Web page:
3 Female Dentists Who Left An Impact

March is National Women’s History Month, which makes it a great time to remember the many women who left an impact on the world of dentistry. While there are too many to mention, in today’s blog, your Charles City, IA, dentist will share some facts about three female dentists who impacted the course of history for dentistry and paved the way for many to come.

1. Emeline Roberts Jones

Born in 1836 in New Haven, Connecticut, Emeline Roberts Jones married Dr. Daniel Jones, a dentist, when she was 18 years old. She expressed interest in dentistry and was met by resistance from her husband due to the common belief of the time that women’s hands were too weak, clumsy, and frail for dentistry. However, she defied her husband by studying in secret and filled and extracted hundreds of teeth by the time she was 19. Because of this, she is credited as the first practicing female dentist as of 1855. Dr. Jones found out, and he eventually made her a partner in his practice when she was 23, where she gained a great reputation and even tended to their patients completely by herself after her husband’s death, while also raising two children on her own.

2. Lucy Hobbs Taylor

In 1866, eleven years after Emeline Roberts Jones became the first practicing female dentist, Lucy Hobbs Taylor became the first woman to officially earn a DDS. Lucy was born in 1833 in New York, and orphaned, along with her nine siblings, when she was only 12 years old. She spent a lot of her childhood supporting her family as a seamstress, then teaching for ten years as a young adult before discovering a passion for medicine and dental surgery. She moved to Cincinnati to apply to Eclectic Medical College, but she was denied entry because she was a woman. So, she went directly to a supervisor at the college who tutored her himself. Then, she applied for the Ohio College of Dentistry and was once again denied entry because of her gender. So, she studied with Dr. Jonathan Taft, who was on the faculty there, before opening her own practice in 1861 and finally receiving her DDS from the Ohio College of Dental Surgery in 1866.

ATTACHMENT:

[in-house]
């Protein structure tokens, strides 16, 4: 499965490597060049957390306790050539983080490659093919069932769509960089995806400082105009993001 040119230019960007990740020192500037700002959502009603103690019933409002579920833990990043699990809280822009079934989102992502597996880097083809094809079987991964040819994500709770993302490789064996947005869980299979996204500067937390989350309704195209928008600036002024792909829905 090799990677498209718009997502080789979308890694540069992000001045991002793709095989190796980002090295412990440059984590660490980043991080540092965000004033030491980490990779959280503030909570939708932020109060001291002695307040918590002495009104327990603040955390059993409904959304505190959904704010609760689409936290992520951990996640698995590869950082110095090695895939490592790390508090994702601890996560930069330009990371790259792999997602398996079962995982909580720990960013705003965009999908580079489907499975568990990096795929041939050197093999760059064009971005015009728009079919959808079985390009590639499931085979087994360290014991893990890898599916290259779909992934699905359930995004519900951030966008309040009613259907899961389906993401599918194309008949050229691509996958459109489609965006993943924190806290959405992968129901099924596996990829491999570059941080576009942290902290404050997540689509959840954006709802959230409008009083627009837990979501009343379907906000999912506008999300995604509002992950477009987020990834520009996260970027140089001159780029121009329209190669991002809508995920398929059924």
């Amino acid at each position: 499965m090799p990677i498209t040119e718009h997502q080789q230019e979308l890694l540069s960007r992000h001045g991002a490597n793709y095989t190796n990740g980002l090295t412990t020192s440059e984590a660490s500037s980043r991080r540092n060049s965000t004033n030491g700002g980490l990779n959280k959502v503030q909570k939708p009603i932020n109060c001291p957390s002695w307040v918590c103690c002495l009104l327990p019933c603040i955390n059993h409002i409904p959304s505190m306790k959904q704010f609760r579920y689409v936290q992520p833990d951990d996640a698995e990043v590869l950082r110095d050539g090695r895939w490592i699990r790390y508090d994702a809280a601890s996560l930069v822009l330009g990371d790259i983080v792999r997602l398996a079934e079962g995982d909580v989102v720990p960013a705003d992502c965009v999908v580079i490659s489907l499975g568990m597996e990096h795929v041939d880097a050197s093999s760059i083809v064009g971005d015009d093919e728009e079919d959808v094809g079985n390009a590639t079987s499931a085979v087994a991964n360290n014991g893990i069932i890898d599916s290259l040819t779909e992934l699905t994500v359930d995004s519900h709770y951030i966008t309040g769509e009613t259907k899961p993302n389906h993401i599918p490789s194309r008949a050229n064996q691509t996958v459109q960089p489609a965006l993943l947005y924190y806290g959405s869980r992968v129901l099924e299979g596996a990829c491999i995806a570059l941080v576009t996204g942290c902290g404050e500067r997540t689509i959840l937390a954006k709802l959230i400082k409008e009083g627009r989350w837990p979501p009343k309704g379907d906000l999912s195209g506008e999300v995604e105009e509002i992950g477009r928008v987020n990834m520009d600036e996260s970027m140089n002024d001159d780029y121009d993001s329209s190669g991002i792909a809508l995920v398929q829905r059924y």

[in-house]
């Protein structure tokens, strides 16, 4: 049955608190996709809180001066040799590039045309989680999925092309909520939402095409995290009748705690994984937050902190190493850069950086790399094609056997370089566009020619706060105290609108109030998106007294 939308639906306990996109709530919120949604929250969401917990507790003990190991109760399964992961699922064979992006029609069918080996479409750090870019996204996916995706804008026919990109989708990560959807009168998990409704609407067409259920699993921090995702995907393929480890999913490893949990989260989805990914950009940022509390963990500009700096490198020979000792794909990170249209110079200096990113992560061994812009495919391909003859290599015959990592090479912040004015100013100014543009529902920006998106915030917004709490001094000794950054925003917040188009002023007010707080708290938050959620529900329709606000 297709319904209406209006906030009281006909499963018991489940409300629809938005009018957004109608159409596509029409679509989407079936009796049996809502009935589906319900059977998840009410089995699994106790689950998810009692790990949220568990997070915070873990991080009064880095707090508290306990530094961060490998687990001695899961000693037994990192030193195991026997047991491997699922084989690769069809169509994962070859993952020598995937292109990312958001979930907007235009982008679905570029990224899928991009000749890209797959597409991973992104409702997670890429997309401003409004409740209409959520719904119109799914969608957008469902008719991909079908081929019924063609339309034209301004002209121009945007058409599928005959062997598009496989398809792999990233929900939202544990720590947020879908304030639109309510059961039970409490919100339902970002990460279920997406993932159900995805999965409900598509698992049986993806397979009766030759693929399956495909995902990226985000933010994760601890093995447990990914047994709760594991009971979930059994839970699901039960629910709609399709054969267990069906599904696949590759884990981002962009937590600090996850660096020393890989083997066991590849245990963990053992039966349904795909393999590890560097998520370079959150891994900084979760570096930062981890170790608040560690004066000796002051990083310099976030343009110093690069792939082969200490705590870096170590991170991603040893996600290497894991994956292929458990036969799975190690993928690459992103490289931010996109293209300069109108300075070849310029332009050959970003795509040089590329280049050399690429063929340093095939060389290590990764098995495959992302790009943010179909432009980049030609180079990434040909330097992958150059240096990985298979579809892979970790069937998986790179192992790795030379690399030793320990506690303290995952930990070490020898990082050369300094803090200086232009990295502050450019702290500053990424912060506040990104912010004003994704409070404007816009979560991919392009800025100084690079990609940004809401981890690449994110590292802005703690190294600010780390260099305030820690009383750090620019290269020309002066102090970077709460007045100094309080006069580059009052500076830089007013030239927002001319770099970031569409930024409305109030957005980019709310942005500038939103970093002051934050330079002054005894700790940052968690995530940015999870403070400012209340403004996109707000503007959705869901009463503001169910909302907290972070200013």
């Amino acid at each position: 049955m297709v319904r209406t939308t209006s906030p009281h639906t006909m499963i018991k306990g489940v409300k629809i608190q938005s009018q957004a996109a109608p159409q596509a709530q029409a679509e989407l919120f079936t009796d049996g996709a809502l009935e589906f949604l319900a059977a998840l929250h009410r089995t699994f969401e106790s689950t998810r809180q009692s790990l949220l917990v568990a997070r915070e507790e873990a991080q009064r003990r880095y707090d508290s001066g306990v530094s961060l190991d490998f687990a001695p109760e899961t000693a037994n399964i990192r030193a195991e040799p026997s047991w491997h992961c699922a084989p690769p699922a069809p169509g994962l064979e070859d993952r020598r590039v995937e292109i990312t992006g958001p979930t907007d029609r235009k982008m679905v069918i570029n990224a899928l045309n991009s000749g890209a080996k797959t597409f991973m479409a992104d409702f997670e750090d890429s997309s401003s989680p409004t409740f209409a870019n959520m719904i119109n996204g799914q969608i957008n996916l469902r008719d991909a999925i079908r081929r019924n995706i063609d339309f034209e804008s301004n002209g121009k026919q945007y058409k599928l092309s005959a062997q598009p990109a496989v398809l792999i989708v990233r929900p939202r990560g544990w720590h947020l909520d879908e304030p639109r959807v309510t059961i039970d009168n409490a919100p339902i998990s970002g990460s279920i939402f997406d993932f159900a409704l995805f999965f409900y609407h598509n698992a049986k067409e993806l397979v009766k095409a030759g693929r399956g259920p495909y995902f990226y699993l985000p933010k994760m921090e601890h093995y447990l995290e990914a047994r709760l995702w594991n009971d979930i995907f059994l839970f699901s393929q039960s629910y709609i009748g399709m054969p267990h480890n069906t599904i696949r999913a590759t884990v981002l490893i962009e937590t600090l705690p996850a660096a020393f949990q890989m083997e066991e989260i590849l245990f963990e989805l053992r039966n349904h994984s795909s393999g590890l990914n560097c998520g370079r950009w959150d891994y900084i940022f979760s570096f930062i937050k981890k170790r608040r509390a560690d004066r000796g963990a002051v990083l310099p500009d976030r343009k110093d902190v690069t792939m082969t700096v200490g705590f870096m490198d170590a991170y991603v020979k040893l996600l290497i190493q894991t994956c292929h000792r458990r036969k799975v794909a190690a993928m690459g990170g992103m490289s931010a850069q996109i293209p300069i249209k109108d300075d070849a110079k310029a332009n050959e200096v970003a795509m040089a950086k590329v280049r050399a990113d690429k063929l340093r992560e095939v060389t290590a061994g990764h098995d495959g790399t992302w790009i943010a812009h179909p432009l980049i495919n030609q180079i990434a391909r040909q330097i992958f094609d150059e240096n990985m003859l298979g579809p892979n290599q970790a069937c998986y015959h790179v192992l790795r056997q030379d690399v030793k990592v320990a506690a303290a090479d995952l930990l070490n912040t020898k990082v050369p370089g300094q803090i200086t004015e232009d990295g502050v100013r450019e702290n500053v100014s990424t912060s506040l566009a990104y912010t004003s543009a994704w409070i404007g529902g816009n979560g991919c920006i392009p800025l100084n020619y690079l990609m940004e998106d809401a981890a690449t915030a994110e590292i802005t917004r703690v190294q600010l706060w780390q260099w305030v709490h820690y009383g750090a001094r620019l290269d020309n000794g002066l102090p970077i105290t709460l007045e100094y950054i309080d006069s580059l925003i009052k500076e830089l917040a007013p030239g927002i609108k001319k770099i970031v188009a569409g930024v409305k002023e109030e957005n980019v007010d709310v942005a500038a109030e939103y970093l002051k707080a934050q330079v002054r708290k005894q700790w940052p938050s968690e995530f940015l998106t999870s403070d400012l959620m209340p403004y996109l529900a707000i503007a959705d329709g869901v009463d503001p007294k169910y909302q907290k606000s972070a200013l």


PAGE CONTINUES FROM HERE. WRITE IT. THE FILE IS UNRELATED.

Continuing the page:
3. Ida Gray

Born in March of 1867 in Tennessee, Ida Gray, much like Lucy Hobbs Taylor, grew up as an orphan. However, despite this and attending segregated schools, she overcame these injustices in her childhood and also met Dr. Jonathan Taft while attending Gaines High School in Chicago. From him, she learned enough about dentistry that she was allowed to enter the University of Michigan School of Dentistry in 1887, from which she graduated in 1890, becoming the first African-American female dentist. She became famous for treating both black and white patients, and she even inspired a patient, Olive M. Henderson, to become the second African-American female dentist in Chicago!

Leaving an Impact

All three of these women left a great impact on the field of dentistry and paved the way for all dentists after them. At Central Park Dentistry, we want to leave a lasting impact on your smile by providing you with top-notch care. So, if you are due for your six month checkup and cleaning, schedule a visit by calling Central Park Dentistry in Charles City, IA, today at (641) 228-1115. We also proudly welcome patients from Nora Springs, Riceville, and all surrounding communities.

Call Central Park Dentistry in Charles City, IA Today!

At Central Park Dentistry, we offer a variety of dental treatments that are customized for each member of your family, including in-house root canal treatment, tooth extractions, dental implant placement, and same-day emergency dental visits, when necessary. To schedule a consultation or dental appointment with Dr. Hansen, call our dental office in Charles City, IA today at (641) 228-1115. We also proudly welcome patients from Osage, New Hampton, Greene, Nashua, Nora Springs, Riceville, and all surrounding communities.